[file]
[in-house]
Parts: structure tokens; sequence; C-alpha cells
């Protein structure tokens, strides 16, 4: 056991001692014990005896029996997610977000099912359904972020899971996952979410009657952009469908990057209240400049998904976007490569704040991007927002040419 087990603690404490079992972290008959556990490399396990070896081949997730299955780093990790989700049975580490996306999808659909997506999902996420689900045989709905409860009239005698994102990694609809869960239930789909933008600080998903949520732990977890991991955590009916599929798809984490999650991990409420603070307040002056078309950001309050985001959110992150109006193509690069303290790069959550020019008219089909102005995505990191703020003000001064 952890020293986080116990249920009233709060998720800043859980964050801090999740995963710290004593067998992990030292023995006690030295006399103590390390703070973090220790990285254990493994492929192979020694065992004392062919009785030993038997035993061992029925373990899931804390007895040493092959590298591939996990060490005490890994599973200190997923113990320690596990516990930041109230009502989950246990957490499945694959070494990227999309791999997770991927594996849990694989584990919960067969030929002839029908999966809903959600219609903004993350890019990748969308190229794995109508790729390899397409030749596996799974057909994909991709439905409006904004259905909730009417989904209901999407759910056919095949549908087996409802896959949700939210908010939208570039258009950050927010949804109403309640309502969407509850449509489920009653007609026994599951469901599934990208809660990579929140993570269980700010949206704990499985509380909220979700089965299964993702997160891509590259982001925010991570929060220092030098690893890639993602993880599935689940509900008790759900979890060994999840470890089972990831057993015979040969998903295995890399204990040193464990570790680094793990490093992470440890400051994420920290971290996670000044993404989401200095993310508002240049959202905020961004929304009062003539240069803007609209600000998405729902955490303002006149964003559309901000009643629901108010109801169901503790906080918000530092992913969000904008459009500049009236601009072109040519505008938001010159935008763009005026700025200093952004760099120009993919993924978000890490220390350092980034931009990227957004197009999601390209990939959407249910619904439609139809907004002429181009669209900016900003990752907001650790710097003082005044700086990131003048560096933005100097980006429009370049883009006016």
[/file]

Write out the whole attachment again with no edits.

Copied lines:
[in-house]
Parts: structure tokens; sequence; C-alpha cells
């Protein structure tokens, strides 16, 4: 056991001692014990005896029996997610977000099912359904972020899971996952979410009657952009469908990057209240400049998904976007490569704040991007927002040419 087990603690404490079992972290008959556990490399396990070896081949997730299955780093990790989700049975580490996306999808659909997506999902996420689900045989709905409860009239005698994102990694609809869960239930789909933008600080998903949520732990977890991991955590009916599929798809984490999650991990409420603070307040002056078309950001309050985001959110992150109006193509690069303290790069959550020019008219089909102005995505990191703020003000001064 952890020293986080116990249920009233709060998720800043859980964050801090999740995963710290004593067998992990030292023995006690030295006399103590390390703070973090220790990285254990493994492929192979020694065992004392062919009785030993038997035993061992029925373990899931804390007895040493092959590298591939996990060490005490890994599973200190997923113990320690596990516990930041109230009502989950246990957490499945694959070494990227999309791999997770991927594996849990694989584990919960067969030929002839029908999966809903959600219609903004993350890019990748969308190229794995109508790729390899397409030749596996799974057909994909991709439905409006904004259905909730009417989904209901999407759910056919095949549908087996409802896959949700939210908010939208570039258009950050927010949804109403309640309502969407509850449509489920009653007609026994599951469901599934990208809660990579929140993570269980700010949206704990499985509380909220979700089965299964993702997160891509590259982001925010991570929060220092030098690893890639993602993880599935689940509900008790759900979890060994999840470890089972990831057993015979040969998903295995890399204990040193464990570790680094793990490093992470440890400051994420920290971290996670000044993404989401200095993310508002240049959202905020961004929304009062003539240069803007609209600000998405729902955490303002006149964003559309901000009643629901108010109801169901503790906080918000530092992913969000904008459009500049009236601009072109040519505008938001010159935008763009005026700025200093952004760099120009993919993924978000890490220390350092980034931009990227957004197009999601390209990939959407249910619904439609139809907004002429181009669209900016900003990752907001650790710097003082005044700086990131003048560096933005100097980006429009370049883009006016």